Commercial pure Al sheet 5 mm thickness was used as the substrate material for friction stir processing. Base metal had coarse grains (average grain size ~160 μm) without any second phase particles (Figure 1(a)). Surface of the base metal was made rough to hold the powder during friction stirring. Approximately, 1 gram (per centimeter length of the sample) of electrolytic Ni powder was added on to the groove made on the substrate. Figure 1(b) shows the initial morphology of the nickel powder used. Ni powder was incorporated into the matrix using a friction tool made from tool steel. The following are the tool dimensions: shoulder diameter—20 mm, pin diameter—6 mm, and pin depth—3 mm. The following are the FSP parameters used: tool rotation speed—1200 rpm, tool travel speed—18 cm/min, and normal force—10 kN.

fig1
Figure 1: Initial condition of the substrate and powder materials. (a) Microstructure of the Al substrate showing coarse grains; (b) initial morphology of the nickel powder used.

Using a precision sample cutting machine, the sample was cut perpendicular to the processing zone, and the cut surface was polished using standard metallographic techniques and etched to reveal the macrostructure. Figure 2 shows the macrostructure.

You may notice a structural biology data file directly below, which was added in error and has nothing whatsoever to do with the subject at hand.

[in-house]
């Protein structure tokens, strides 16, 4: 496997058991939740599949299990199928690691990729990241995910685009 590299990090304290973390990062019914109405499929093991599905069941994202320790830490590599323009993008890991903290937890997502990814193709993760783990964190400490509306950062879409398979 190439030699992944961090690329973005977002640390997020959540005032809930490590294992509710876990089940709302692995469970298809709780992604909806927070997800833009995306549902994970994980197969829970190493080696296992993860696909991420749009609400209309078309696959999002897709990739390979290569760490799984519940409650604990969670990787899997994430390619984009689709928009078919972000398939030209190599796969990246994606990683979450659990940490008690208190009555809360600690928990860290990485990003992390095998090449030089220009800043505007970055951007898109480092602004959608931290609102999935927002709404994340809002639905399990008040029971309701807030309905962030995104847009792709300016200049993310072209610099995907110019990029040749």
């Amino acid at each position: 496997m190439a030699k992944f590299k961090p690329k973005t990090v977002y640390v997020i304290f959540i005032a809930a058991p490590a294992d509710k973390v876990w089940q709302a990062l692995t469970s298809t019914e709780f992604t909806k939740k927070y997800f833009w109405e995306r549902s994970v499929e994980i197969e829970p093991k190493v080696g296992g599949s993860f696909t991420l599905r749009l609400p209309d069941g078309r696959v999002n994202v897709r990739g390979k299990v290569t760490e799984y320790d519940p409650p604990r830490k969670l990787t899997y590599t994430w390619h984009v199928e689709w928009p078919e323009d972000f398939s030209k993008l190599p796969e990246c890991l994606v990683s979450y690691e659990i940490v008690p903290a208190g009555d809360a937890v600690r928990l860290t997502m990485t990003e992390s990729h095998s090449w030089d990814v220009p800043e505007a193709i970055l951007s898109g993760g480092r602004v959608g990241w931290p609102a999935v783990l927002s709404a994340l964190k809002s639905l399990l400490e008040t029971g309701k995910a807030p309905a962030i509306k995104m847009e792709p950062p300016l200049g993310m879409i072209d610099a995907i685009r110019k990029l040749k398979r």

541762.fig.002
Figure 2: Macroview of the cross section of the friction stir processed sample (A), base metal zone (B).

The macrostructural study reveals two distinct zones, namely, friction stirred zone and base metal zone. They are identified as FSZ (marked by A in Figure 2) and BMZ (marked by B in Figure 2), respectively. Using a scanning electron microscope (SEM), microstructural features were investigated both in FSZ and BMZ. Energy dispersive spectroscopy (EDS) attached to SEM was used for the investigation of chemical composition in FSZ. Phase identification in FSZ was done using X-ray diffraction (XRD) techniques.

Impression creep experiments were carried out both at FSZ and BMZ using a tungsten carbide indentor. A sketch of the tungsten carbide indentor used is shown in Figure 3. During experiments, the indentor was made to penetrate the sample (either at FSZ or BMZ). These locations are shown as A and B in Figure 2. A normal load of 5 kg was used during the impression test. On a 2 mm diameter contact area this gave a stress of about 15.6 MPa which is much less compared to yield strength of Al [17]. During impression experiments, the depth of the penetration of the indentor into the specimen was measured continuously using a linear variable differential transducer (LVDT). Impression creep experiments were done for the duration of 180 minutes, and it is believed that this time is sufficient to attain steady state creep conditions. A plot of impression depth versus time (i.e., creep curve) was drawn. The creep experiments were conducted at various temperatures, namely, 30°C, 100°C, 150°C, and 180°C, for the purpose of estimating the activation energy and understanding the creep mechanism.